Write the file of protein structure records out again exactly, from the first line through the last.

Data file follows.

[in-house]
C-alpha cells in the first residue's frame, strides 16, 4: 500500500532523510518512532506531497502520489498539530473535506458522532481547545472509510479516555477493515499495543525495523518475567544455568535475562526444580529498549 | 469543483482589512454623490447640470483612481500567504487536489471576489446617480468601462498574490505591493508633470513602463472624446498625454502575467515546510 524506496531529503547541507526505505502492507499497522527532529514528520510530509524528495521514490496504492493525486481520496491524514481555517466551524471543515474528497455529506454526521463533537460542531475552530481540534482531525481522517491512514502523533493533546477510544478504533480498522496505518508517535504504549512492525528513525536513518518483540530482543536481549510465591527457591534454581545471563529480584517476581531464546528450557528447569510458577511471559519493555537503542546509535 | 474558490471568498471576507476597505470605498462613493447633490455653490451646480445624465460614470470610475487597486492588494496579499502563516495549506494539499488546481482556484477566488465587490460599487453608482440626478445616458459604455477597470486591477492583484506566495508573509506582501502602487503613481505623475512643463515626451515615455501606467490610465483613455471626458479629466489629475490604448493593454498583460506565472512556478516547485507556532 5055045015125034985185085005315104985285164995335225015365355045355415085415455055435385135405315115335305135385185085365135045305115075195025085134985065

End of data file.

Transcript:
[in-house]
C-alpha cells in the first residue's frame, strides 16, 4: 500500500532523510518512532506531497502520489498539530473535506458522532481547545472509510479516555477493515499495543525495523518475567544455568535475562526444580529498549 | 469543483482589512454623490447640470483612481500567504487536489471576489446617480468601462498574490505591493508633470513602463472624446498625454502575467515546510 524506496531529503547541507526505505502492507499497522527532529514528520510530509524528495521514490496504492493525486481520496491524514481555517466551524471543515474528497455529506454526521463533537460542531475552530481540534482531525481522517491512514502523533493533546477510544478504533480498522496505518508517535504504549512492525528513525536513518518483540530482543536481549510465591527457591534454581545471563529480584517476581531464546528450557528447569510458577511471559519493555537503542546509535 | 474558490471568498471576507476597505470605498462613493447633490455653490451646480445624465460614470470610475487597486492588494496579499502563516495549506494539499488546481482556484477566488465587490460599487453608482440626478445616458459604455477597470486591477492583484506566495508573509506582501502602487503613481505623475512643463515626451515615455501606467490610465483613455471626458479629466489629475490604448493593454498583460506565472512556478516547485507556532 5055045015125034985185085005315104985285164995335225015365355045355415085415455055435385135405315115335305135385185085365135045305115075195025085134985065